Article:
From Sand Hill to Pine
From Sand Hill to Pine
THERE WAS A SLIGHT JARRING though the whole frame of the coach, a grinding and hissing from the brakes, and then a sudden jolt as the vehicle ran upon and recoiled from the taut pole-straps of the now arrested horses. The murmur of a voice in the road was heard, followed by the impatient accents of Yuba Bill, the driver.
"Wha-a-t? Speak up, can't ye?"
Here the voice uttered something in a louder key, but equally unintelligible to the now interested and fully awakened passengers.
One of them dropped the window nearest him and looked out. He could see the faint glistening of a rain-washed lantern near the wheelers' heads, mingling with the stronger coach lights, and the glow of a distant open cabin door through the leaves and branches of the roadside. The sound of falling rain on the roof, a soft swaying of wind-tossed trees, and an impatient movement on the box-seat were all they heard. Then Yuba Bill's voice rose again, apparently in answer to the other.
"Why, that's half a mile away!"
"Yes, but ye might have dropped onto it in the dark, and it's all on the down grade," responded the strange voice more audibly.
The passengers were now thoroughly aroused.
"What's up, Ned?" asked the one at the window of the nearest of two figures that had descended from the box.
"Tree fallen across the road," said Ned, the expressman, briefly.
"I don't see no tree," responded the passenger, leaning out of the window towards the obscurity ahead.
"Now, that's onfortnit!" said Yuba Bill grimly; "but ef any gentleman will only lend him an opery glass, mebbe he can see round the curve and over the other side o' the hill where it is. Now, then," addressing the stranger with the lantern, "bring along your axes, can't ye?"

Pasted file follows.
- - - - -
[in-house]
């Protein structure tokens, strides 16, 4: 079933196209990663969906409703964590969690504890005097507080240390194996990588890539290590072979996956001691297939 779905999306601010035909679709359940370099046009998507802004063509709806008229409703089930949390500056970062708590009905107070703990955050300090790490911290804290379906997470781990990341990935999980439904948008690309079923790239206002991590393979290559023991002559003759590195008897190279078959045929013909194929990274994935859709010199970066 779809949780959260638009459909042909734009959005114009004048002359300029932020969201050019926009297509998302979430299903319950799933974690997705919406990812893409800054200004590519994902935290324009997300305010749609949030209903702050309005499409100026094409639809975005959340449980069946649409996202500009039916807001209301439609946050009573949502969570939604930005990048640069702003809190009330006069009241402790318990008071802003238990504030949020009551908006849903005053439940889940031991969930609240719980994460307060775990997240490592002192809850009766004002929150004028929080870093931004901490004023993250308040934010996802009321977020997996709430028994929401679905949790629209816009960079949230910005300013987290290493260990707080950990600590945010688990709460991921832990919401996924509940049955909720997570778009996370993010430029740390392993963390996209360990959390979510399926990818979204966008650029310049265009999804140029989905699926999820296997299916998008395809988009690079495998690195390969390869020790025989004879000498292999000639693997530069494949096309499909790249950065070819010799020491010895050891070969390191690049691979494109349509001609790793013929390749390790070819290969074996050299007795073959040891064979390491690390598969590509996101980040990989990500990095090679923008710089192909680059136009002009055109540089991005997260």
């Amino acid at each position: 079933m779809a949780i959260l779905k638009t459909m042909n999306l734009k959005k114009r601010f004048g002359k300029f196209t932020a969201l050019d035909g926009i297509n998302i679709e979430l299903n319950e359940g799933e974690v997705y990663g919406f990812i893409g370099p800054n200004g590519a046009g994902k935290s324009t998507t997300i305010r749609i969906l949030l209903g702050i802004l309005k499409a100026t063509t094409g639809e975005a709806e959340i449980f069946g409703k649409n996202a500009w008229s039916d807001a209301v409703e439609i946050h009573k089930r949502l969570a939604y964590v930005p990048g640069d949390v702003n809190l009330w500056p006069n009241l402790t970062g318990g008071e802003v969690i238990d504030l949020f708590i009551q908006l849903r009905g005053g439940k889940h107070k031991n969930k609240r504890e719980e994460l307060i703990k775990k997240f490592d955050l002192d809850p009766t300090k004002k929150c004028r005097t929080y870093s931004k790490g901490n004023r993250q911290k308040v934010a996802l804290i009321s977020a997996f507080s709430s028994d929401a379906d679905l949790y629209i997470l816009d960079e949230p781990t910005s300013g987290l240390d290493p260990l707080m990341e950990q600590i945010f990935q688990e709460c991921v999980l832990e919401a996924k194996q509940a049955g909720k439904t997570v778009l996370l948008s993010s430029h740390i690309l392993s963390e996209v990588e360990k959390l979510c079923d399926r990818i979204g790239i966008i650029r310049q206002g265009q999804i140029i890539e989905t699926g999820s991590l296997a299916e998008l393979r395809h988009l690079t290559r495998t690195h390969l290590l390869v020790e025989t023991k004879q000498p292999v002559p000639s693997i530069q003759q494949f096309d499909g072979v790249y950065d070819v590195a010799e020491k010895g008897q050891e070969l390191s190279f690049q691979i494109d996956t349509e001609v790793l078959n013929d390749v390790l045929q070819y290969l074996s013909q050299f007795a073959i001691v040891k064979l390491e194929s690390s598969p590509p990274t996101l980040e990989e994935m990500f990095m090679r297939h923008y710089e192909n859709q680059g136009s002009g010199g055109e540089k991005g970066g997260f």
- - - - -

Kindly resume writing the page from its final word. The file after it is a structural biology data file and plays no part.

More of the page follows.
"Here's one, Bill," said an officious outside passenger, producing the instrument he had taken from its strap in the boot. It was the "regulation" axe, beautifully shaped, highly polished, and utterly ineffective, as Bill well knew.
"We ain't cuttin' no kindlin's," he said scornfully; then he added brusquely to the stranger: "Fetch out your biggest wood axe-you've got one, ye know-and look sharp."
"I don't think Bill need be so d--d rough with the stranger, considering he's saved the coach a very bad smash," suggested a reflective young journalist in the next seat. "He talks as if the man was responsible."
"He ain't quite sure if that isn't the fact," said the express messenger, in a lowered voice.
"Why? What do you mean?" clamored the others excitedly.
"Well-THIS is about the spot where the up coach was robbed six months ago," returned the messenger.
"Dear me!" said the lady in the back seat, rising with a half hysterical laugh, "hadn't we better get out before they come?"
"There is not the slightest danger, madam," said a quiet, observant man, who had scarcely spoken before, "or the expressman would not have told us; nor would he, I fancy, have left his post beside the treasure on the box."
The slight sarcasm implied in this was enough to redden the expressman's cheek in the light of the coach lamp which Yuba Bill had just unshipped and brought to the window. He would have made some tart rejoinder, but was prevented by Yuba Bill addressing the passengers: "Ye'll have to put up with ONE light, I reckon, until we've got this job finished."
"How long will it last, Bill?" asked the man nearest the window.
"Well," said Bill, with a contemptuous glance at the elegant coach axe he was carrying in his hand, "considerin' these purty first-class highly expensive hash choppers that the kempany furnishes us, I reckon it may take an hour."
"But is there no place where we can wait?" asked the lady anxiously. "I see a light in that house yonder."
"Ye might try it, though the kempany, as a rule, ain't in the habit o' makin'